No matter what sector of the work force you work in, many aspects of the work you do for your employer should be kept confidential. Some employers prefer to legally protect their interests by having you sign a nondisclosure or confidentiality agreement.
If you're asked to sign one of these agreements, then your employer likely believes that the information that you'll be exposed to while working for them could give another company a competitive advantage against them. They may also have you sign this type of agreement as a way to protect them from liability if you were to be exposed to and publicly disclose private information about an individual or company.
After you sign such an agreement, the penalties for violating it may be severe. In most cases, it will be written into your job contract that any disclosure of proprietary information without consent of the company's ownership will be considered a breach of your contract. In this scenario, this means you will inevitably be fired from your job.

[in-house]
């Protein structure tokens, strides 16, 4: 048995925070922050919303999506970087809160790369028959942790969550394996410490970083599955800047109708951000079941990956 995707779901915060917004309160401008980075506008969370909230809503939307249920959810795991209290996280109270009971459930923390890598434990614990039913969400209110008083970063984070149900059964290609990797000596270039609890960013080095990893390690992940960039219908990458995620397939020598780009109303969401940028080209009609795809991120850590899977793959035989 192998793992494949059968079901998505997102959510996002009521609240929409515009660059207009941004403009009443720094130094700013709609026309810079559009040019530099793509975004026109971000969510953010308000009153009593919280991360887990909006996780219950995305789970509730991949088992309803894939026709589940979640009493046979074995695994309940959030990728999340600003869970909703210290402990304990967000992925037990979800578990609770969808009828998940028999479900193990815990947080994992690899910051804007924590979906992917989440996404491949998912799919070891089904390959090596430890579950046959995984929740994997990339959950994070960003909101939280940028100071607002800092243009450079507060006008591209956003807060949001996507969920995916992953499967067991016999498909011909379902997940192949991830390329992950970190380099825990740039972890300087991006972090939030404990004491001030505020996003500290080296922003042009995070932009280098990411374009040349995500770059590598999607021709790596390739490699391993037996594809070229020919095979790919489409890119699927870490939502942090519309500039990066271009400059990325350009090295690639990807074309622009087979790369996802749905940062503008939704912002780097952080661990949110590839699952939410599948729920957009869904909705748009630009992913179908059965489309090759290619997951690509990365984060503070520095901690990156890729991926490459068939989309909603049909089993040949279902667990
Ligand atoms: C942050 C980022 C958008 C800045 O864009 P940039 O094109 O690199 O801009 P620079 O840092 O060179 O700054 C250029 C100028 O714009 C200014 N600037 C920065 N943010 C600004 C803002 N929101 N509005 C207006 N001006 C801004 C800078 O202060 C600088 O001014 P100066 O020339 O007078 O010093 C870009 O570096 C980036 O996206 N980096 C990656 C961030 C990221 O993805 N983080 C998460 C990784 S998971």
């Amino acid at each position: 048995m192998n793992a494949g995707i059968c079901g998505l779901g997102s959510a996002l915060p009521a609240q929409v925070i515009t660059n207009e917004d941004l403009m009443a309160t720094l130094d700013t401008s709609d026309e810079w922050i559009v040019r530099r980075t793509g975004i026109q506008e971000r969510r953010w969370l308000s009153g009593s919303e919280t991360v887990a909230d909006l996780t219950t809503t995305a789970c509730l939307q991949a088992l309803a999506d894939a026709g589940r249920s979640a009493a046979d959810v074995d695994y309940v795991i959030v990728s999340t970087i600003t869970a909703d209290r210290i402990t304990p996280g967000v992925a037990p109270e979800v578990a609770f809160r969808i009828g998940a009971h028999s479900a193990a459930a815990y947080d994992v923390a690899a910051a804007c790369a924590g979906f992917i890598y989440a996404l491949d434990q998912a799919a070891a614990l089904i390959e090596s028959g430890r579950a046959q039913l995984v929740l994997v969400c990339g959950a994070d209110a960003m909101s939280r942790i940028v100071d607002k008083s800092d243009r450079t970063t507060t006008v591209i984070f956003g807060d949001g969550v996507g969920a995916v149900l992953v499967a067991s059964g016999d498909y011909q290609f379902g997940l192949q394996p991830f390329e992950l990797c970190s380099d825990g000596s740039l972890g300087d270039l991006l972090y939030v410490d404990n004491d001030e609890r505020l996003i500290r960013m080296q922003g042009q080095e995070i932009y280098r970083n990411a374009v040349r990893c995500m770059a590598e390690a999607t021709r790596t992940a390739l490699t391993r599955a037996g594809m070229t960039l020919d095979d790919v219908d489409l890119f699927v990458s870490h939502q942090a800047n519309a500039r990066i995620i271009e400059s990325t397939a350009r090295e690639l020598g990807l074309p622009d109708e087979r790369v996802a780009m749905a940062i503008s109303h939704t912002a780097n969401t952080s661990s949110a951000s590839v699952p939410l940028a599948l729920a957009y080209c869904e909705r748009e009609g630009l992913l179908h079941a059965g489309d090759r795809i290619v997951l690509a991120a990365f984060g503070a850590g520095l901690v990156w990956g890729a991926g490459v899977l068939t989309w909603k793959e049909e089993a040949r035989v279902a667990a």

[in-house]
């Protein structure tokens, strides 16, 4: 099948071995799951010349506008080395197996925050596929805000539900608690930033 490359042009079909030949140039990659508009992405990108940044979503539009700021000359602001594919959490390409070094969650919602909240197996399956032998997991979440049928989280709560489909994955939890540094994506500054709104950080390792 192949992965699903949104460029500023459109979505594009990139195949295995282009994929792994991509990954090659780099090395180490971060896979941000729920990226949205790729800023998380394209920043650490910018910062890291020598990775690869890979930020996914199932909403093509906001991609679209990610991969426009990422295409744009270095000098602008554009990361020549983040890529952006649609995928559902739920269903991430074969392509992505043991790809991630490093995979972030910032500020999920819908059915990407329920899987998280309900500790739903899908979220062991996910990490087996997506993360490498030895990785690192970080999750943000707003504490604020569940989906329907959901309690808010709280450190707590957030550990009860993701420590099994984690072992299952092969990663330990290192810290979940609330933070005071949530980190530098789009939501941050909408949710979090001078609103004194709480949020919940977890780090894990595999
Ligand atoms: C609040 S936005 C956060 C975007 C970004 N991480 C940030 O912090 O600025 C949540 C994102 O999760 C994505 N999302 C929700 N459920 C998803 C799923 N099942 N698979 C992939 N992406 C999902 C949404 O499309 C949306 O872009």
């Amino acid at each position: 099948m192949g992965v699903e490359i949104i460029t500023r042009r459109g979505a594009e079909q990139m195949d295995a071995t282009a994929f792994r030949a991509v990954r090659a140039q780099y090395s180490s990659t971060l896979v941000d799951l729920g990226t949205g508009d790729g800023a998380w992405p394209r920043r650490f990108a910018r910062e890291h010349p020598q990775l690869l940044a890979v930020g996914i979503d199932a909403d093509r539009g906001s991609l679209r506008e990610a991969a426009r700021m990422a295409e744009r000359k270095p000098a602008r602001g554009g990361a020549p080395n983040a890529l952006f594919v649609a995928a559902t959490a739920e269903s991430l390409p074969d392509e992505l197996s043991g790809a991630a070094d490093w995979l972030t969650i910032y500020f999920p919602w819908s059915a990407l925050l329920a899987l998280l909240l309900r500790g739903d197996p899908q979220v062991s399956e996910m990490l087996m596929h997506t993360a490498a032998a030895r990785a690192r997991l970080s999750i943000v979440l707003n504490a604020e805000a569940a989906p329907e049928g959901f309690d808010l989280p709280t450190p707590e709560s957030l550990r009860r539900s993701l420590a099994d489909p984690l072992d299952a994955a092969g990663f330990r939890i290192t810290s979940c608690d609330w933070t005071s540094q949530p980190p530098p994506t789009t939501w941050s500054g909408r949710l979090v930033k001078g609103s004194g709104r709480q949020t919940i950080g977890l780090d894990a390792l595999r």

Another possible consequence of you violating a confidentiality agreement is that you may be sued civilly for doing so. If an employer is able to prove that they lost revenue to a competitor because their trade secrets were shared, then they may be able to sue you. If they do, then you'll likely be asked to pay back any money they would have otherwise made.
An employee who breaches a confidentiality agreement may also face criminal charges for theft.
Even if you only lose your job as a result of having disclosed confidential information, the breach of the agreement may cost you far more, especially when it comes to your reputation. This is especially the case if you work in certain niche industries where everyone knows each other. If it's well-known that you shared the trade secrets of your own employer, then another company may be just as leery that you'll do the same to them.
If you have been accused of breaching a contract or confidentiality agreement, then a Winston-Salem attorney can advise you of your rights in your case.